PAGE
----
Suffrage in Sixty Seconds

Various Times, Daily
  • Hosted by Sharon Silzell

On July 28th, 1919, Arkansas became the twelfth state to ratify the nineteenth amendment, giving American women the right to vote. Suffrage in Sixty Seconds celebrates the centennial of Arkansas’s ratification and recounts the long journey to women’s suffrage and the state’s role in that journey.

Suffrage in Sixty Seconds is a production of the Arkansas Women's Suffrage Centennial Commemoration Committee and KUAR. It's written and hosted by Dr. Sharon Silzell, Assistant Professor of History at the University of Arkansas at Monticello.

For more information, visit ARvotesforwomen.com

Suffrage In Sixty Seconds: Arkansas Gazette Report On Couzins' Lecture

Apr 15, 2019

On January 3, 1870, Phoebe Couzins delivered the first public lecture on women’s suffrage in Little Rock.

The majority of the Arkansas Gazette’s report on the lecture described Couzins’ physical attributes declaring her “decidedly handsome,” and detailing her dress, her jewelry, and even her hair style. The reporter lauded Couzins for delivering her talk from memory and noted, “Some of its sentences produced an unmistakable sensation.”

Suffrage In Sixty Seconds: Phoebe Couzins Lecture Announcement

Apr 15, 2019

On January 1, 1870, the front page of the Arkansas Gazette included an invitation to Miss Phoebe Couzins to deliver a lecture to the citizens of Little Rock.

Interestingly, the invitation was signed by twenty-five men claiming “a deep interest in every movement calculated to improve and elevate the human family.”

Miss Couzins acceptance was also included in the notice and stated her belief that “the enfranchisement of women is to be the next question before the country, and that with it a very important step toward the elevation of the human family will be accomplished.”

Suffrage In Sixty Seconds: The Fifteenth Amendment

Apr 15, 2019

In March of 1869, Arkansas became the tenth state to ratify the fifteenth amendment which declared that the right to vote shall not be denied “on account of race, color, or previous condition of servitude.”

While these few words, in theory if not in practice, enfranchised African Americans, including former slaves, it also appeared to implicitly allow states to deny enfranchisement based on sex.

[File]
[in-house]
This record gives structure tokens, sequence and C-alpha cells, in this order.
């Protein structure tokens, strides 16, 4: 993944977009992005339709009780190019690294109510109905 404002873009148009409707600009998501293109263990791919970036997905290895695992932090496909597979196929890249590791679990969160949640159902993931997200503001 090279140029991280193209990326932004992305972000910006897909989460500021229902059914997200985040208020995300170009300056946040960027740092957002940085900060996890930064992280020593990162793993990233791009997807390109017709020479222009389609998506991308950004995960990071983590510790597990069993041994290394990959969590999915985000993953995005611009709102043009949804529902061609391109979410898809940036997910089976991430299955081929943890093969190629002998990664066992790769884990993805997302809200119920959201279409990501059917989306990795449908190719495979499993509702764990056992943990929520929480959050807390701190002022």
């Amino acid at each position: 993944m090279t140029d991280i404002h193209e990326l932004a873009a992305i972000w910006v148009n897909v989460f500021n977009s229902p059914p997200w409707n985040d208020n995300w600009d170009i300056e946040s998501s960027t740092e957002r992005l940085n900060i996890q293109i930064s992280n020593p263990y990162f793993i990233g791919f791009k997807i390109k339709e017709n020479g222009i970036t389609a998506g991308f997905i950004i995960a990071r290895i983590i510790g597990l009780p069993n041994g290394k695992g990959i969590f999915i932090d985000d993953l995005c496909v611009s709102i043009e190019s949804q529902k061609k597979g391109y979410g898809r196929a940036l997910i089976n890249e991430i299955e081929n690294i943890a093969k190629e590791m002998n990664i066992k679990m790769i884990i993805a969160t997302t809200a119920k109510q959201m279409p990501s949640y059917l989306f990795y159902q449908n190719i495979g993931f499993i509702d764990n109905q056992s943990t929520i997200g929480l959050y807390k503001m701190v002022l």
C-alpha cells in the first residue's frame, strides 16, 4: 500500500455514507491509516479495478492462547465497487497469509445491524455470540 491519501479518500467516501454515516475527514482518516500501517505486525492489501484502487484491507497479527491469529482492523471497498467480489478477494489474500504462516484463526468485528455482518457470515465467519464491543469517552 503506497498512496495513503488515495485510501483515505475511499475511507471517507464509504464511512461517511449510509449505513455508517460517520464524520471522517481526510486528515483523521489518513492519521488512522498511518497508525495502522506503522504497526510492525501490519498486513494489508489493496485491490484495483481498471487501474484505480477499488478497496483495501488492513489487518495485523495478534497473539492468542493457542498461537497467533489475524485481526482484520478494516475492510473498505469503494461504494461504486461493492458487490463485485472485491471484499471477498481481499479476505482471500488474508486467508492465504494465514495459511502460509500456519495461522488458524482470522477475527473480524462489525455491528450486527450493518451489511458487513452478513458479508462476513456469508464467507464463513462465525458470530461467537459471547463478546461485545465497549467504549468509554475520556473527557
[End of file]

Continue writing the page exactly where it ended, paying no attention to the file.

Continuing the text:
Suffrage In Sixty Seconds: Rights Of Woman Lecture

Mar 4, 2019

On September 28, 1869, the Arkansas Gazette published a notice from one Miss Louise F. Vickers inviting Little Rock citizens to hear her lecture on “The Rights of Woman.”

While Vickers avoids inflammatory suffrage language in her advertisement, she does say “the subject is justly creating much comment throughout the United States and will continue to exercise the minds of just men and thinking women until woman is admitted to her proper sphere in the orbit of society now unjustly withheld from her.”

Suffrage In Sixty Seconds: 1869 Arkansas Gazette Editorial

Mar 4, 2019

Even before Arkansas women began formally organizing women’s suffrage campaigns, the February 25, 1869 edition of the Arkansas Gazette ran an editorial lampooning the very notion.

It begins, “And are they serious in this movement in favor of woman’s rights?” and asks “Don’t [women] wield already the most absolute despotism on earth? .... are not all men slaves to their caprices?”

The only right of women the writer is willing to endorse is the “right to dress, to look as pretty as they please.”

Suffrage In Sixty Seconds: Letter To Susan B. Anthony

Mar 4, 2019

After attempting and failing to include women’s right to vote in the 1868 Arkansas Constitution, Arkadelphian Miles Ledford Langley wrote a letter to Susan B. Anthony, a leader of the national suffrage movement.

He told her that not only had the convention failed “to guarantee to woman her God-given and well-earned rights of civil and political equality,” his motion, he said, was met with “ridicule, sarcasm, and insult.”

Many may be surprised to learn that the first recorded demand for women’s suffrage in Arkansas was made in 1868.

Suffrage in Sixty Seconds: The Declaration Of Sentiments

Feb 5, 2019

Originally, the U.S. Constitution did not specifically deny women the right to vote; instead it deferred to individual state suffrage laws, allowing each state to determine who could and could not vote. Many states, including Arkansas, defined eligible voters as “male.”

In July 1848 at a convention in Seneca Falls, New York, Elizabeth Cady Stanton and Susan B. Anthony issued the Declaration of Sentiments, calling for equal rights for women. It declared, “That it is the duty of the women of this country to secure to themselves their sacred right to the elective franchise.”

Suffrage in Sixty Seconds: Arkansas's 19th Amendment Ratification

Feb 5, 2019

On July 28th, 1919, Arkansas became the twelfth state to ratify the nineteenth amendment, giving American women the right to vote.

Suffrage in Sixty Seconds will celebrate the centennial of Arkansas’s ratification and recount the long journey to women’s suffrage and the state’s role in that journey. We will travel from Seneca Falls, New York to Little Rock, and finally to Washington DC. We will commemorate the lives of the courageous and determined people, both men and women, in Arkansas and beyond, whose tirelessly work gave women a political voice.

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